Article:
Wednesday, November 19, 2014

In Memoriam: Ken Takakura

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We're saddened to report that the great Ken Takakura, a legend in Japanese cinema and later on across the globe, has passed away. He was 83. Takakura actually made his transition on November 10th, but news was not released until after a private service was held.

The Yakuza, 1974 Ken Takakura was born Goichi Oda in the city of Fukuoka, Japan on February 16th, 1931. After graduating from Meiji University in 1955, he had gone to Toei Studios to look about a job in their offices. On a whim, he decided to audition while visiting a set. He caught on with audiences, with roles that placed him as the stoic and honest outsider who fought on behalf of the oppressed. This would see him sometimes appear in no less than 5 films a year. As time went on, he became a co-star in films with the iconic singer and actress Misora Hibari as well as a defining actor of the ninkyo eiga genre. Ninkyo translates to, 'chivalrous'. In these kinds of roles, the main character portrays a sense of deep honor in fighting against the powerful. Even at the expense of his chastity and his life. The hallmark of these pictures can be seen in their posters with Takakura often showing his tattooed back, his kimono ripped away due to a fierce battle. And he'd usually be shielding a woman he was honor bound to protect as well, whether he was romantically involved with or not. This was a new display of masculinity that appealed to all in these sword epics. Takakura would find super-stardom in one particular movie: Abashiri Prison, released in 1965.

Walls of Abashiri Prison, 1965

This movie's success spawned more sequels and firmly secured Takakura's place as one the nation's greats. As the ninkyo eiga genre got less popular, he wound up being in more yakuza films as well as other dramas. This saw him wind up being a main attraction in the Hollywood film The Yakuza starring Robert Mitchum. Takakura also starred in The Bullet Train with Sonny Chiba which would inspire the Keanu Reeves hit film Speed as well as become the first actor to play the iconic manga anti-hero Golgo 13. And when he was dubbed 'the Japanese Clint Eastwood' it was only right that ONE film wound up capitalizing on it, Drifting Avenger. The 1968 film stands out for Takakura being the son of a former samurai settling with his family in the West and taking on bandit gunmen. It also is notable for being the 1st Japanese film shot in Australia.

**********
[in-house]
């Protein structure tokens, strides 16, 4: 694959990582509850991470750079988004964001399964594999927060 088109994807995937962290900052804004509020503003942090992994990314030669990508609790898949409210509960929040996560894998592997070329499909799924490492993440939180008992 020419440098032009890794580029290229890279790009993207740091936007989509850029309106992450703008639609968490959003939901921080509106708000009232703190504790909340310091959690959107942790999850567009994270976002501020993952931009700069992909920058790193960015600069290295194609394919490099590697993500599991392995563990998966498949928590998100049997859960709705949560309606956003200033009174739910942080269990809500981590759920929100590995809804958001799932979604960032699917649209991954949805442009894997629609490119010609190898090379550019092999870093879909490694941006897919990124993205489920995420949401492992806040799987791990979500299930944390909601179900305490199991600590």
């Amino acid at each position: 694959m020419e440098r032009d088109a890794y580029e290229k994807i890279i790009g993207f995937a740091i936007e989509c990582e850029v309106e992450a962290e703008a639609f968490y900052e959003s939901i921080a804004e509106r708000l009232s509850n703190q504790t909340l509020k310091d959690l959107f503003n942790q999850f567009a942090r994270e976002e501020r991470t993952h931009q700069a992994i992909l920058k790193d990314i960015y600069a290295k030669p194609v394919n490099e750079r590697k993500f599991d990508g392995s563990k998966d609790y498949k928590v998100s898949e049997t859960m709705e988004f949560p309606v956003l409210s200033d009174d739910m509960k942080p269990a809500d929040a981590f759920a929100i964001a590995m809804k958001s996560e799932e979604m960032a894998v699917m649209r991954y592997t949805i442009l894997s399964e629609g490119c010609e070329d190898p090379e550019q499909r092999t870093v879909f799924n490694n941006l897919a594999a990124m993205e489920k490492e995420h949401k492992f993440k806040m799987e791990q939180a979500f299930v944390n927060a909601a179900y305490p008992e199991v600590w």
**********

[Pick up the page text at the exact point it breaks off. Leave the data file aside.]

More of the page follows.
Drifting Avenger, 1968

Takakura would continue to have a storied career, even being in Antarctica, Japan's highest-ever grossing motion picture in 1983 and then Hollywood came calling once more. for his skills. He'd become a presence in the Ridley Scott directed hit Black Rain in 1989 starring Michael Douglas, and he got to take on a rare comedic role as Tom Selleck's manager in Mr. Baseball. Takakura would act sporadically from the mid 1990's onward, and was apparently preparing for another role while in the hospital. For his work, he recieved the Order of Culture, Japan's greatest arts honor. Many of Takakura's films are now available to the public via DVD. I strongly suggest you carve out a little time and snag one or two to watch. Thank you, Mr. Takakura.

Trailer for Red Peony Gambler

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